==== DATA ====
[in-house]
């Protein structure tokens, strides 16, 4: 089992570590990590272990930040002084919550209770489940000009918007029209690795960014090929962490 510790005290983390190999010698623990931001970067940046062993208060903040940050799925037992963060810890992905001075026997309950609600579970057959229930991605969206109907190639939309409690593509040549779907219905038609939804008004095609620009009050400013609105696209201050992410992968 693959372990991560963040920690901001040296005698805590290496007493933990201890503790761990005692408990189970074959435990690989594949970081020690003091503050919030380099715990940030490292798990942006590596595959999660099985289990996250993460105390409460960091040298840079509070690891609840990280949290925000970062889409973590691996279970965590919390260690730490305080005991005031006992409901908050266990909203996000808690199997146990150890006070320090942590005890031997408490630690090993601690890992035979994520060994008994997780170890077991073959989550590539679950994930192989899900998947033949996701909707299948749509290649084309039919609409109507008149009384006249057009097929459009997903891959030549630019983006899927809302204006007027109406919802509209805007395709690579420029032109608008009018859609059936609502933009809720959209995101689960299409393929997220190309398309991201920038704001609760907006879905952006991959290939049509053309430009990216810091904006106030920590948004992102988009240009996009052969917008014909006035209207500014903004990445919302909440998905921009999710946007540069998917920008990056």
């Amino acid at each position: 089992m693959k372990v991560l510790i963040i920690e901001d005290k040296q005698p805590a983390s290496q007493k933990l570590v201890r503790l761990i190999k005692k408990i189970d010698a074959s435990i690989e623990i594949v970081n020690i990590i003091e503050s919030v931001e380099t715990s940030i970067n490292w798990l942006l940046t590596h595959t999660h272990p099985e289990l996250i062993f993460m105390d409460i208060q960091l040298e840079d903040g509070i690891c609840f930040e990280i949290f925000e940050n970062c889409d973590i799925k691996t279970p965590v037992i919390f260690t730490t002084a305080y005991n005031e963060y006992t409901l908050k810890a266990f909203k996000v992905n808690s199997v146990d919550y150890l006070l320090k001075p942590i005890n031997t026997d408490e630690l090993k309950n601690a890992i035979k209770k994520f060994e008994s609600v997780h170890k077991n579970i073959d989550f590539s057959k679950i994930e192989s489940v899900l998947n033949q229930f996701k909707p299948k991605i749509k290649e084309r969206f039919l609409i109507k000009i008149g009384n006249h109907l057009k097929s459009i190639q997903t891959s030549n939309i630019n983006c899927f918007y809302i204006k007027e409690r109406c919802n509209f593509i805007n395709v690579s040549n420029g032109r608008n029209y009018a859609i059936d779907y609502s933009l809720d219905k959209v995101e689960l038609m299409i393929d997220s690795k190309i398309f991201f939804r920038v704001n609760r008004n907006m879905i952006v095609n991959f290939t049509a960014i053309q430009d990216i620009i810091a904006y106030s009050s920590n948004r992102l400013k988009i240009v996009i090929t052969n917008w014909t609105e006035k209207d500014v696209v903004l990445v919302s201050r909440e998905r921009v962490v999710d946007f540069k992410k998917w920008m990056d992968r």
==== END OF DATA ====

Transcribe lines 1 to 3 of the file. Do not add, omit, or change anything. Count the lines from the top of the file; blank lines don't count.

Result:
[in-house]
């Protein structure tokens, strides 16, 4: 089992570590990590272990930040002084919550209770489940000009918007029209690795960014090929962490 510790005290983390190999010698623990931001970067940046062993208060903040940050799925037992963060810890992905001075026997309950609600579970057959229930991605969206109907190639939309409690593509040549779907219905038609939804008004095609620009009050400013609105696209201050992410992968 693959372990991560963040920690901001040296005698805590290496007493933990201890503790761990005692408990189970074959435990690989594949970081020690003091503050919030380099715990940030490292798990942006590596595959999660099985289990996250993460105390409460960091040298840079509070690891609840990280949290925000970062889409973590691996279970965590919390260690730490305080005991005031006992409901908050266990909203996000808690199997146990150890006070320090942590005890031997408490630690090993601690890992035979994520060994008994997780170890077991073959989550590539679950994930192989899900998947033949996701909707299948749509290649084309039919609409109507008149009384006249057009097929459009997903891959030549630019983006899927809302204006007027109406919802509209805007395709690579420029032109608008009018859609059936609502933009809720959209995101689960299409393929997220190309398309991201920038704001609760907006879905952006991959290939049509053309430009990216810091904006106030920590948004992102988009240009996009052969917008014909006035209207500014903004990445919302909440998905921009999710946007540069998917920008990056």
């Amino acid at each position: 089992m693959k372990v991560l510790i963040i920690e901001d005290k040296q005698p805590a983390s290496q007493k933990l570590v201890r503790l761990i190999k005692k408990i189970d010698a074959s435990i690989e623990i594949v970081n020690i990590i003091e503050s919030v931001e380099t715990s940030i970067n490292w798990l942006l940046t590596h595959t999660h272990p099985e289990l996250i062993f993460m105390d409460i208060q960091l040298e840079d903040g509070i690891c609840f930040e990280i949290f925000e940050n970062c889409d973590i799925k691996t279970p965590v037992i919390f260690t730490t002084a305080y005991n005031e963060y006992t409901l908050k810890a266990f909203k996000v992905n808690s199997v146990d919550y150890l006070l320090k001075p942590i005890n031997t026997d408490e630690l090993k309950n601690a890992i035979k209770k994520f060994e008994s609600v997780h170890k077991n579970i073959d989550f590539s057959k679950i994930e192989s489940v899900l998947n033949q229930f996701k909707p299948k991605i749509k290649e084309r969206f039919l609409i109507k000009i008149g009384n006249h109907l057009k097929s459009i190639q997903t891959s030549n939309i630019n983006c899927f918007y809302i204006k007027e409690r109406c919802n509209f593509i805007n395709v690579s040549n420029g032109r608008n029209y009018a859609i059936d779907y609502s933009l809720d219905k959209v995101e689960l038609m299409i393929d997220s690795k190309i398309f991201f939804r920038v704001n609760r008004n907006m879905i952006v095609n991959f290939t049509a960014i053309q430009d990216i620009i810091a904006y106030s009050s920590n948004r992102l400013k988009i240009v996009i090929t052969n917008w014909t609105e006035k209207d500014v696209v903004l990445v919302s201050r909440e998905r921009v962490v999710d946007f540069k992410k998917w920008m990056d992968r």